However I'll also argue that if every CO who did not follow to the letter every DAOD and other rules and regulations of the CAF was jacked up for not doing so, there wouldn't be a single one not jacked.  Not saying it's right, but there are a ton of Regimental or other organization traditions that do not necessarily follow every rule as laid down.  Personally since Recruits in my Unit have been enrolled either in the CO's office (without picture and flag) or in front of the Regimental Colours for at a minimum of the last 35 years, and no one has made an issue, I'll assume it's safe to continue doing so.
Cheers

Todd
Army.ca

"...persons escaping a lethal dose of radiation may well be rendered seriously ill and or be more prone to various forms of cancer in later years. Hence, their morale and performance may be expected to slump."
Crap, I think I got a lethal dose!!!

Offline Buck_HRA

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Re: Enrollment: Swearing an Oath or Affirmation [merged]
« Reply #42 on: August 24, 2017, 12:13:54 »
While I agree you wouldn't see a CO jacked up for not following this particular DAOD, and you wouldn't see someone irregularly enrolled... rules are rules.
As a clerk I've seen plenty of rules not followed through the years, it doesn't mean it's ok - it just means the rules weren't followed.

But ultimately that opens the door to asking who decides which rules are followed and which ones are "soft" rules and ok to break?

Edit Note: Above came across harsh and was not my intent.

The DAOD's have not been in existance for 35+ years, so the CO doing the enrollment may not even be aware of the policy.
It is the "job" of people like the Recruiting NCO and Chief Clerk to know policies, admin orders, etc.

In my experience I have reported to many CO's that weren't necessarily up to date on all the policies, and as their Chief Clerk I explained the rules & regulations to them.
I have yet to report to a CO that when I brought a policy to their attention (DAOD or otherwise) would then ignore the policy/order/directive.
« Last Edit: August 24, 2017, 12:26:12 by Buck_HRA »

Offline Harris

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Re: Enrollment: Swearing an Oath or Affirmation [merged]
« Reply #43 on: August 24, 2017, 17:17:57 »
Ack, and I agree to your points.  I am the CO and I'd never know that DAOD was in existence.  Haven't heard anyone else in the Brigade mention it either when swearing in.  The Inf Regiments I know use the Colours.  Now I guess Ill have to find a way to get a current picture of the Queen in a timely manner and add the Canadian Flag to the area near the Colours case.
Cheers

Todd
Army.ca

"...persons escaping a lethal dose of radiation may well be rendered seriously ill and or be more prone to various forms of cancer in later years. Hence, their morale and performance may be expected to slump."
Crap, I think I got a lethal dose!!!

Offline Lumber

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Re: Enrollment: Swearing an Oath or Affirmation [merged]
« Reply #44 on: August 24, 2017, 19:40:42 »
Just a quick note on that: "DAOD" stands for "Defence Administrative Orders and Directives"
DAOD's are not a set of "guidance" (suggestions) for members of the CAF to undertake.

Hey, I'm not denying that DAODs are "Orders and Directives", and I'm on the same side of the argument as you when it comes to "hard" vs "soft" orders.

However, the way I would look at it is that the DAOD is an order to the CO and the unit on how enrolments shall be conducted, whereas the QR&O establishes what is a legal enrolment and what is not. So long as they speak the correct words and the enrolment is conducted by an officer, you could do the enrolment at Hooters with everyone wearing power-puff girls costumes and the enrolment itself would 100% valid.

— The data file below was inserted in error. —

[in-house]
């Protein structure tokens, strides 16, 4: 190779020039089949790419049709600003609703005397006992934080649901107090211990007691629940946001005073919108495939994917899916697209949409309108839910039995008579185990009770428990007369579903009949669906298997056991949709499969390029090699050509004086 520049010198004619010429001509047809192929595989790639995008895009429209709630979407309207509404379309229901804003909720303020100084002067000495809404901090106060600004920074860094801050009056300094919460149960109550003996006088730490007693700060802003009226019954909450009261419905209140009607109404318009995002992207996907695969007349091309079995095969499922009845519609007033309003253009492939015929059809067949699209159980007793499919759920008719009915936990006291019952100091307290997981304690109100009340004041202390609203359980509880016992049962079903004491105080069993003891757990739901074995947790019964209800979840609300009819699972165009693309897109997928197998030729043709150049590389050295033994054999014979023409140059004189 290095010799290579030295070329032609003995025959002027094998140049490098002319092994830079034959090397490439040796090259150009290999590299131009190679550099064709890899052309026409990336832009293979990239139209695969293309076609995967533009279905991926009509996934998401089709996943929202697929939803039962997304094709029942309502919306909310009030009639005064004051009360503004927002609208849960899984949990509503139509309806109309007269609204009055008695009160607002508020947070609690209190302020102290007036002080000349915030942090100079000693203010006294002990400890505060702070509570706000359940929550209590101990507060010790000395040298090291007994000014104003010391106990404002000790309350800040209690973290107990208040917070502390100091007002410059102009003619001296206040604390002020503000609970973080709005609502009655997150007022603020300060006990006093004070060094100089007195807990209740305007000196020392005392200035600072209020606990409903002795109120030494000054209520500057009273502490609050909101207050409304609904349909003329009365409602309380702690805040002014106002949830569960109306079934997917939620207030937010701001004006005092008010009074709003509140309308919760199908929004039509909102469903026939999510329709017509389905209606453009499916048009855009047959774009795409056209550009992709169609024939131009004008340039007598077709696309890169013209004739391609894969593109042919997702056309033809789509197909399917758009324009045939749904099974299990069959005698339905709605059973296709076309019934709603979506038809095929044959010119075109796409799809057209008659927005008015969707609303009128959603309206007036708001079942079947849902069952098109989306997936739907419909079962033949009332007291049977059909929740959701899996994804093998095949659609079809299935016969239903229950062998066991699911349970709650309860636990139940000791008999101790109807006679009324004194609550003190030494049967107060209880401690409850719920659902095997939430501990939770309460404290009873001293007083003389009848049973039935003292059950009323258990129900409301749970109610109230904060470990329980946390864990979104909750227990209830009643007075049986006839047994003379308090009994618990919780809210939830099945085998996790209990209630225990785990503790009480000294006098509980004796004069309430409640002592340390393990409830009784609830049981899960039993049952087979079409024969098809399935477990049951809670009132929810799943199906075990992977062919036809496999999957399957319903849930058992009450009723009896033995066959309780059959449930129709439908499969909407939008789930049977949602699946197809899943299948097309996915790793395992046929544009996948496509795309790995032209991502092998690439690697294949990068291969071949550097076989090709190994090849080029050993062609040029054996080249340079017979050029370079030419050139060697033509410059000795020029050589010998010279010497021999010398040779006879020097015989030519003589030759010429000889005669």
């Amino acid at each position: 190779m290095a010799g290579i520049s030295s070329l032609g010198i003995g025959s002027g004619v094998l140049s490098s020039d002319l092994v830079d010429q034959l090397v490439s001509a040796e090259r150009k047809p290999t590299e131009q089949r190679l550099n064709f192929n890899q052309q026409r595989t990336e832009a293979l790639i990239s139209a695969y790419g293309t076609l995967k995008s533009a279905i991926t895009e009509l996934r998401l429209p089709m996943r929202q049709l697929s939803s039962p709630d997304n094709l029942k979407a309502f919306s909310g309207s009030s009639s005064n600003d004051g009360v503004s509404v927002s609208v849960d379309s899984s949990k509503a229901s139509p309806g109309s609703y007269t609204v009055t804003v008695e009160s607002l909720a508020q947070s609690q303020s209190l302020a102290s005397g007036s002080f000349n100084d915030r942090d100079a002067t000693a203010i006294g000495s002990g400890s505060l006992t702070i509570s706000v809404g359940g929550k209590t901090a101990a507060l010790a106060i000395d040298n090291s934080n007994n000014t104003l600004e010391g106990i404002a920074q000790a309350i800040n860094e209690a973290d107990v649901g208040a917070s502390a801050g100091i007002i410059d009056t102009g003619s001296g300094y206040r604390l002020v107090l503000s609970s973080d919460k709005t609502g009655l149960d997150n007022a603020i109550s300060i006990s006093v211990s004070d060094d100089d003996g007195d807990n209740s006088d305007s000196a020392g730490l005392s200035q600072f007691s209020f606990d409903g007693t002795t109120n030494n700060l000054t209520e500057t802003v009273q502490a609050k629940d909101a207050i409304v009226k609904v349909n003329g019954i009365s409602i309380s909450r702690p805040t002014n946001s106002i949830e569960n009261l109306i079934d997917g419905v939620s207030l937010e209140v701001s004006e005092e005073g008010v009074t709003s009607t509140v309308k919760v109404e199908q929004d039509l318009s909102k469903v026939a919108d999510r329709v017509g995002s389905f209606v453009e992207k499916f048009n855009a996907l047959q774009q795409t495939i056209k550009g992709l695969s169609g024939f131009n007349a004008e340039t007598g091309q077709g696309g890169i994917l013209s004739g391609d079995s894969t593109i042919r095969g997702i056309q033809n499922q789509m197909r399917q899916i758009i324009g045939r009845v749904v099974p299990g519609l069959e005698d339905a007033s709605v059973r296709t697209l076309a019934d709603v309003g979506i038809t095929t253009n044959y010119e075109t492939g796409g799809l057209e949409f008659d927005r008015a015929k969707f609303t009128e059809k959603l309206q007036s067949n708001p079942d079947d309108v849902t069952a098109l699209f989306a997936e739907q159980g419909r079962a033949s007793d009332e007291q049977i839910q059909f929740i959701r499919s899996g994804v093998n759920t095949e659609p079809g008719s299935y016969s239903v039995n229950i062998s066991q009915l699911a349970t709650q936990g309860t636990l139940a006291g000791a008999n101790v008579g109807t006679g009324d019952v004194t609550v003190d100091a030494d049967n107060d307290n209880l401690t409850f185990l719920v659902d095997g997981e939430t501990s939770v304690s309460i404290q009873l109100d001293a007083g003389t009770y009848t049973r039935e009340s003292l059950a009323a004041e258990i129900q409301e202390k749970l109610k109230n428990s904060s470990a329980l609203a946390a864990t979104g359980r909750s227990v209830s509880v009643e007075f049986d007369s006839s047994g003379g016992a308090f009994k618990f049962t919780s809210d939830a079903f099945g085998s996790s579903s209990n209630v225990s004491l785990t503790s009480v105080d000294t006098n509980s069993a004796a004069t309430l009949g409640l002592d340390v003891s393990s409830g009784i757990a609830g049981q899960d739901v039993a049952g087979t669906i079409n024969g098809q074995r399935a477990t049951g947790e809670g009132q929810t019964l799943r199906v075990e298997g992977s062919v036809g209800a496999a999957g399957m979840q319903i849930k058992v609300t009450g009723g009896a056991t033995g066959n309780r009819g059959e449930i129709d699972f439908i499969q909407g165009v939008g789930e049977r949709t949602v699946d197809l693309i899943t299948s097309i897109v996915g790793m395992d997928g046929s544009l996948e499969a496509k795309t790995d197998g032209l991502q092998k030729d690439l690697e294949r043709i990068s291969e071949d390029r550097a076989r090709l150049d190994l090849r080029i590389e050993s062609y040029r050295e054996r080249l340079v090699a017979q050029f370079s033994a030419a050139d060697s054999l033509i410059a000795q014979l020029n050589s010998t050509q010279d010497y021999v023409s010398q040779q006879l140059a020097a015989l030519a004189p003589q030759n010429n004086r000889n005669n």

« Last Edit: August 24, 2017, 21:45:58 by Lumber »
"Aboard his ship, there is nothing outside a captain's control." - Captain Sir Edward Pellew

“Extremes to the right and to the left of any political dispute are always wrong.”
― Dwight D. Eisenhower

Death before dishonour! Nothing before coffee!

Offline dapaterson

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Re: Enrollment: Swearing an Oath or Affirmation [merged]
« Reply #45 on: August 24, 2017, 20:53:36 »
So long as they speak the correct words and the enrolment is conduct by an officer, you could do the enrolment at Hooters with everyone wearing power-puff girls costumes and the enrolment itself would 100% valid.

With that context, the RCN makes a lot more sense.
This posting made in accordance with the Charter of Rights and Freedoms, section 2(b):
Everyone has the following fundamental freedoms: freedom of thought, belief, opinion and expression, including freedom of the press and other media of communication
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Offline LunchMeat

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Re: Enrollment: Swearing an Oath or Affirmation [merged]
« Reply #46 on: August 24, 2017, 20:56:30 »
Hey, I'm not denying that DAODs are "Orders and Directives", and I'm on the same side of the argument as you when it comes to "hard" vs "soft" orders.

However, the way I would look at it is that the DAOD is an order to the CO and the unit on how enrolments shall be conducted, whereas the QR&O establishes what is a legal enrolment and what is not. So long as they speak the correct words and the enrolment is conduct by an officer, you could do the enrolment at Hooters with everyone wearing power-puff girls costumes and the enrolment itself would 100% valid.


That was my point to begin with, regardless of the order stating a CO shall decorate the room accordingly, much like other Oaths of Office etc., It is the act of swearing the oath that matters and is legally binding.

The last oath I swore, I read off a piece of paper and then signed said piece of paper.

Holds the same weight.
"The most important six inches on the battlefield is between your ears.” ~General James "Mad Dog" Mattis, USMC